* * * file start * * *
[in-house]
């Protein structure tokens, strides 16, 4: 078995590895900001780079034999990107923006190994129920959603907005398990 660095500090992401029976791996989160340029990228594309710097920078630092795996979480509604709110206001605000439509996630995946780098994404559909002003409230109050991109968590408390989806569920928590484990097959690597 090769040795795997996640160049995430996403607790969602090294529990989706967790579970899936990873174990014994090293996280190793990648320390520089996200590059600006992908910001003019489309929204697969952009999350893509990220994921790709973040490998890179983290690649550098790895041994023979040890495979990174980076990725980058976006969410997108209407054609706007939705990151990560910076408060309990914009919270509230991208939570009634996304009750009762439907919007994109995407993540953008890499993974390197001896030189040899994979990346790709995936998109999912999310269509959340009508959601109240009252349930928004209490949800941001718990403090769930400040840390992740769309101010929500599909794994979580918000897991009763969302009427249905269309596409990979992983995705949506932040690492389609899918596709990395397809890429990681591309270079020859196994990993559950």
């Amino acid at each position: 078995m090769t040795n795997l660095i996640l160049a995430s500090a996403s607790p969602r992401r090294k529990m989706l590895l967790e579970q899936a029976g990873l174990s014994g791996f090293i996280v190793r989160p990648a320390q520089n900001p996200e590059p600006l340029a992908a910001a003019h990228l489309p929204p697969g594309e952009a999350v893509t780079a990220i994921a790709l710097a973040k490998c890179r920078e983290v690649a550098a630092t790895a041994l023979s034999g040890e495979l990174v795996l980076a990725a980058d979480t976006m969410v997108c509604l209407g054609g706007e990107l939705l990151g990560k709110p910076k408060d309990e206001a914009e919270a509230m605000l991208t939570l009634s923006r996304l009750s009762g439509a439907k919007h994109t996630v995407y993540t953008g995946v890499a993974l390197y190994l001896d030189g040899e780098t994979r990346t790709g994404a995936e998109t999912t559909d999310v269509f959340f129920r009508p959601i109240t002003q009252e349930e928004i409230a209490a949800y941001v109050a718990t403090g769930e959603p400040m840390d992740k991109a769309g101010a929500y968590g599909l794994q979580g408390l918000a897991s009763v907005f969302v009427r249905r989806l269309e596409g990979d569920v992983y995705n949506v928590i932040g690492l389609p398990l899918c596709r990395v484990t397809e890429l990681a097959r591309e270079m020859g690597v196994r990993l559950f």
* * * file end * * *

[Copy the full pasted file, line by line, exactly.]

[in-house]
């Protein structure tokens, strides 16, 4: 078995590895900001780079034999990107923006190994129920959603907005398990 660095500090992401029976791996989160340029990228594309710097920078630092795996979480509604709110206001605000439509996630995946780098994404559909002003409230109050991109968590408390989806569920928590484990097959690597 090769040795795997996640160049995430996403607790969602090294529990989706967790579970899936990873174990014994090293996280190793990648320390520089996200590059600006992908910001003019489309929204697969952009999350893509990220994921790709973040490998890179983290690649550098790895041994023979040890495979990174980076990725980058976006969410997108209407054609706007939705990151990560910076408060309990914009919270509230991208939570009634996304009750009762439907919007994109995407993540953008890499993974390197001896030189040899994979990346790709995936998109999912999310269509959340009508959601109240009252349930928004209490949800941001718990403090769930400040840390992740769309101010929500599909794994979580918000897991009763969302009427249905269309596409990979992983995705949506932040690492389609899918596709990395397809890429990681591309270079020859196994990993559950």
């Amino acid at each position: 078995m090769t040795n795997l660095i996640l160049a995430s500090a996403s607790p969602r992401r090294k529990m989706l590895l967790e579970q899936a029976g990873l174990s014994g791996f090293i996280v190793r989160p990648a320390q520089n900001p996200e590059p600006l340029a992908a910001a003019h990228l489309p929204p697969g594309e952009a999350v893509t780079a990220i994921a790709l710097a973040k490998c890179r920078e983290v690649a550098a630092t790895a041994l023979s034999g040890e495979l990174v795996l980076a990725a980058d979480t976006m969410v997108c509604l209407g054609g706007e990107l939705l990151g990560k709110p910076k408060d309990e206001a914009e919270a509230m605000l991208t939570l009634s923006r996304l009750s009762g439509a439907k919007h994109t996630v995407y993540t953008g995946v890499a993974l390197y190994l001896d030189g040899e780098t994979r990346t790709g994404a995936e998109t999912t559909d999310v269509f959340f129920r009508p959601i109240t002003q009252e349930e928004i409230a209490a949800y941001v109050a718990t403090g769930e959603p400040m840390d992740k991109a769309g101010a929500y968590g599909l794994q979580g408390l918000a897991s009763v907005f969302v009427r249905r989806l269309e596409g990979d569920v992983y995705n949506v928590i932040g690492l389609p398990l899918c596709r990395v484990t397809e890429l990681a097959r591309e270079m020859g690597v196994r990993l559950f």